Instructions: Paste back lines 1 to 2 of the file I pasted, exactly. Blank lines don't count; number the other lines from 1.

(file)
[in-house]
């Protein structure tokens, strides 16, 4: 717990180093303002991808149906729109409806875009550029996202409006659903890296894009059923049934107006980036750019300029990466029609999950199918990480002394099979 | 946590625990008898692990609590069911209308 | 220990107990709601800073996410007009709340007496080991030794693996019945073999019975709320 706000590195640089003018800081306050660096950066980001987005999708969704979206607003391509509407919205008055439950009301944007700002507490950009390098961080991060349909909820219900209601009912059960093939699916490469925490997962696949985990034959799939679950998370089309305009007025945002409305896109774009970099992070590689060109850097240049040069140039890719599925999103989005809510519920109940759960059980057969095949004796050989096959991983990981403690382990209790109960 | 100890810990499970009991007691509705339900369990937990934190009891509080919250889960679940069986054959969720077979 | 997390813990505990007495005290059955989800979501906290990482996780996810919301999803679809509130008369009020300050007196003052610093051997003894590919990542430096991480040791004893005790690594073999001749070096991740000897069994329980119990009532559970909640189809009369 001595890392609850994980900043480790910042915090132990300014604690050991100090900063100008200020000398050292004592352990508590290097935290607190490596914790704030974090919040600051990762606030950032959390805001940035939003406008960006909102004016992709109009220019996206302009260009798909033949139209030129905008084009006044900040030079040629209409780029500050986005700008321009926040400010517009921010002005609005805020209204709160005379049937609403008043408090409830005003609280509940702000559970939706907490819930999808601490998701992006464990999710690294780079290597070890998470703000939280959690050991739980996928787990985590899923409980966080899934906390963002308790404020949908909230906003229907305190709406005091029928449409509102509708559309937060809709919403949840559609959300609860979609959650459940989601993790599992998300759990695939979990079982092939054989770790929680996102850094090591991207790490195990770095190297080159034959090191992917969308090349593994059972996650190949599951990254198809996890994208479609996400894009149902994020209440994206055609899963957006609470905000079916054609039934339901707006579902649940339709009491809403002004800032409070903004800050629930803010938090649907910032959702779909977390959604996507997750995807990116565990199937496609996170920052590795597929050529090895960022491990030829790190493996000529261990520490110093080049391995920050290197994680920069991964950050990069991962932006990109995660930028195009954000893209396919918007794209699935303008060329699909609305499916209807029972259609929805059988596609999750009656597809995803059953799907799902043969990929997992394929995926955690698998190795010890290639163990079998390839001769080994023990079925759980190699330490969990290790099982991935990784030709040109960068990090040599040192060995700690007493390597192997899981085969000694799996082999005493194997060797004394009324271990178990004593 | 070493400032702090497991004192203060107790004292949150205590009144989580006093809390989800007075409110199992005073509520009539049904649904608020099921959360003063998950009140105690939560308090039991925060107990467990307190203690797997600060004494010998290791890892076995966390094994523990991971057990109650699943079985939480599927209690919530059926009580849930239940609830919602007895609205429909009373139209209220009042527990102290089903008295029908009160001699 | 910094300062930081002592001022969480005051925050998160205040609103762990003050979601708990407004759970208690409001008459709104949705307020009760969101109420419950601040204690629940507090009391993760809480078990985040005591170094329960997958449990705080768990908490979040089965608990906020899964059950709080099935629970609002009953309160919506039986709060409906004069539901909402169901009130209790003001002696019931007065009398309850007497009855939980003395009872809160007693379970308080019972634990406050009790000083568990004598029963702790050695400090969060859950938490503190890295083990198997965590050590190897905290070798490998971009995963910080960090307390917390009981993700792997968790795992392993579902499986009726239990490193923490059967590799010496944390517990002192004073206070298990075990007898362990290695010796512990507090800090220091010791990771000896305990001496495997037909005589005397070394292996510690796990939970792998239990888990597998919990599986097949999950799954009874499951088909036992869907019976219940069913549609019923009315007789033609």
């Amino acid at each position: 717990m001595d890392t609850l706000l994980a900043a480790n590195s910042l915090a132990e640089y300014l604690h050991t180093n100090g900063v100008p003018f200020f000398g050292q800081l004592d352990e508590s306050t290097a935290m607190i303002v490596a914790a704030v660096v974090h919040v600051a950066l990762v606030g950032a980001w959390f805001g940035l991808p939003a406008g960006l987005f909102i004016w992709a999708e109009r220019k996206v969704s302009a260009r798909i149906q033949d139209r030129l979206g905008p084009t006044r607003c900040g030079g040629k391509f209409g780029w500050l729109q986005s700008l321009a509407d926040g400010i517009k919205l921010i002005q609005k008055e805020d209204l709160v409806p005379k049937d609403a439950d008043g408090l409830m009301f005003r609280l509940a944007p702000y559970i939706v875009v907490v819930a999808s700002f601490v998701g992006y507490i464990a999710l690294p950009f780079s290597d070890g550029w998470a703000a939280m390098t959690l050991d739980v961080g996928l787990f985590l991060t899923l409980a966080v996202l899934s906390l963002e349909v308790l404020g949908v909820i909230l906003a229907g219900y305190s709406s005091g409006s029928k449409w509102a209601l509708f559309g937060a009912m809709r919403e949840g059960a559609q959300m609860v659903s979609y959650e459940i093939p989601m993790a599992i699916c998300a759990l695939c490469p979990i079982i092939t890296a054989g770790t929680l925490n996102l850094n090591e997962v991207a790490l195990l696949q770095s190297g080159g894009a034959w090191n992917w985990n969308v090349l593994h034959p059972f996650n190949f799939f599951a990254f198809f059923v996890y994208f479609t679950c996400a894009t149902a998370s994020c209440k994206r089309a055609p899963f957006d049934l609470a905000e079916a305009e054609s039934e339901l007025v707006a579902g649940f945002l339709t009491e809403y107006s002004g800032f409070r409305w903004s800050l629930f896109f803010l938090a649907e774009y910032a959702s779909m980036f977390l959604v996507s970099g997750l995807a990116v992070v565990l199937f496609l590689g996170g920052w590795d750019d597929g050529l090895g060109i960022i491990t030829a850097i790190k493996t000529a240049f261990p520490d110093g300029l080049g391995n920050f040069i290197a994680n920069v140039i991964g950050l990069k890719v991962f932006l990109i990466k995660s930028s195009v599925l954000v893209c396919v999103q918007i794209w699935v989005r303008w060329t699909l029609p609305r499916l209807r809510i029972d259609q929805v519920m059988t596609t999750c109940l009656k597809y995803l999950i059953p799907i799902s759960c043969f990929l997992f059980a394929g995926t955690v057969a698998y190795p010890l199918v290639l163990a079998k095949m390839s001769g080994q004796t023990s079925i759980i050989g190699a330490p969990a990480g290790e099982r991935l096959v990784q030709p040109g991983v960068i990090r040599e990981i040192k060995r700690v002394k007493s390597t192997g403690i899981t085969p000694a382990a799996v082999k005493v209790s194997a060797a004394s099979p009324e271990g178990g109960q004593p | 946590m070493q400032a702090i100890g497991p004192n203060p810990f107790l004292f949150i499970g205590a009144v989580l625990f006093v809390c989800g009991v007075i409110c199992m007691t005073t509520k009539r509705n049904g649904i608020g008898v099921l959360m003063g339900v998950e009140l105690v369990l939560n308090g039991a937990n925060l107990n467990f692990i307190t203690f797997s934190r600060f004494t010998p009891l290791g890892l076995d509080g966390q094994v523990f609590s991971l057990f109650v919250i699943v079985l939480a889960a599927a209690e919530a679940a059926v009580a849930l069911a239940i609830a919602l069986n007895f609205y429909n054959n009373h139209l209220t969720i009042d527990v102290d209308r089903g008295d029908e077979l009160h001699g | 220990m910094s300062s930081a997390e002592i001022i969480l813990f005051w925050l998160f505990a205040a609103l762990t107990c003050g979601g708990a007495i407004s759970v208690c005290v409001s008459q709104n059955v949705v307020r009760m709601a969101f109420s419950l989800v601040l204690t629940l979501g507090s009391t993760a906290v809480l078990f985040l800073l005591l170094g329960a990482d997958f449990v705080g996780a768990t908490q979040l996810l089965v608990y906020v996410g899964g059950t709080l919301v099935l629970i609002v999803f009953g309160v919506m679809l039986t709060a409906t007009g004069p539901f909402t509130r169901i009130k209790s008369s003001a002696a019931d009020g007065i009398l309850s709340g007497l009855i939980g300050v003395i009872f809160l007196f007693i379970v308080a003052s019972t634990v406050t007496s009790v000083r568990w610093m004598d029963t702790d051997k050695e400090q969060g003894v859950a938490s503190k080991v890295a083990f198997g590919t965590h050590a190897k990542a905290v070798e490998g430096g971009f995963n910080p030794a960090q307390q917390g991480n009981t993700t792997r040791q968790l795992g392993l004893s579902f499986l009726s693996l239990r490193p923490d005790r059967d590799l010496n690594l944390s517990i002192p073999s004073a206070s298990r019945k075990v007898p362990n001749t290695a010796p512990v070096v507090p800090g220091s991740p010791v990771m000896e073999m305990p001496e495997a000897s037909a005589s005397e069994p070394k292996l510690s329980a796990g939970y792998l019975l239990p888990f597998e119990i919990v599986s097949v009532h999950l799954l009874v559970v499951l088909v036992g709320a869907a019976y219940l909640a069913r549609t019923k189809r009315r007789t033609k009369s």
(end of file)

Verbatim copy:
[in-house]
């Protein structure tokens, strides 16, 4: 717990180093303002991808149906729109409806875009550029996202409006659903890296894009059923049934107006980036750019300029990466029609999950199918990480002394099979 | 946590625990008898692990609590069911209308 | 220990107990709601800073996410007009709340007496080991030794693996019945073999019975709320 706000590195640089003018800081306050660096950066980001987005999708969704979206607003391509509407919205008055439950009301944007700002507490950009390098961080991060349909909820219900209601009912059960093939699916490469925490997962696949985990034959799939679950998370089309305009007025945002409305896109774009970099992070590689060109850097240049040069140039890719599925999103989005809510519920109940759960059980057969095949004796050989096959991983990981403690382990209790109960 | 100890810990499970009991007691509705339900369990937990934190009891509080919250889960679940069986054959969720077979 | 997390813990505990007495005290059955989800979501906290990482996780996810919301999803679809509130008369009020300050007196003052610093051997003894590919990542430096991480040791004893005790690594073999001749070096991740000897069994329980119990009532559970909640189809009369 001595890392609850994980900043480790910042915090132990300014604690050991100090900063100008200020000398050292004592352990508590290097935290607190490596914790704030974090919040600051990762606030950032959390805001940035939003406008960006909102004016992709109009220019996206302009260009798909033949139209030129905008084009006044900040030079040629209409780029500050986005700008321009926040400010517009921010002005609005805020209204709160005379049937609403008043408090409830005003609280509940702000559970939706907490819930999808601490998701992006464990999710690294780079290597070890998470703000939280959690050991739980996928787990985590899923409980966080899934906390963002308790404020949908909230906003229907305190709406005091029928449409509102509708559309937060809709919403949840559609959300609860979609959650459940989601993790599992998300759990695939979990079982092939054989770790929680996102850094090591991207790490195990770095190297080159034959090191992917969308090349593994059972996650190949599951990254198809996890994208479609996400894009149902994020209440994206055609899963957006609470905000079916054609039934339901707006579902649940339709009491809403002004800032409070903004800050629930803010938090649907910032959702779909977390959604996507997750995807990116565990199937496609996170920052590795597929050529090895960022491990030829790190493996000529261990520490110093080049391995920050290197994680920069991964950050990069991962932006990109995660930028195009954000893209396919918007794209699935303008060329699909609305499916209807029972259609929805059988596609999750009656597809995803059953799907799902043969990929997992394929995926955690698998190795010890290639163990079998390839001769080994023990079925759980190699330490969990290790099982991935990784030709040109960068990090040599040192060995700690007493390597192997899981085969000694799996082999005493194997060797004394009324271990178990004593 | 070493400032702090497991004192203060107790004292949150205590009144989580006093809390989800007075409110199992005073509520009539049904649904608020099921959360003063998950009140105690939560308090039991925060107990467990307190203690797997600060004494010998290791890892076995966390094994523990991971057990109650699943079985939480599927209690919530059926009580849930239940609830919602007895609205429909009373139209209220009042527990102290089903008295029908009160001699 | 910094300062930081002592001022969480005051925050998160205040609103762990003050979601708990407004759970208690409001008459709104949705307020009760969101109420419950601040204690629940507090009391993760809480078990985040005591170094329960997958449990705080768990908490979040089965608990906020899964059950709080099935629970609002009953309160919506039986709060409906004069539901909402169901009130209790003001002696019931007065009398309850007497009855939980003395009872809160007693379970308080019972634990406050009790000083568990004598029963702790050695400090969060859950938490503190890295083990198997965590050590190897905290070798490998971009995963910080960090307390917390009981993700792997968790795992392993579902499986009726239990490193923490059967590799010496944390517990002192004073206070298990075990007898362990290695010796512990507090800090220091010791990771000896305990001496495997037909005589005397070394292996510690796990939970792998239990888990597998919990599986097949999950799954009874499951088909036992869907019976219940069913549609019923009315007789033609």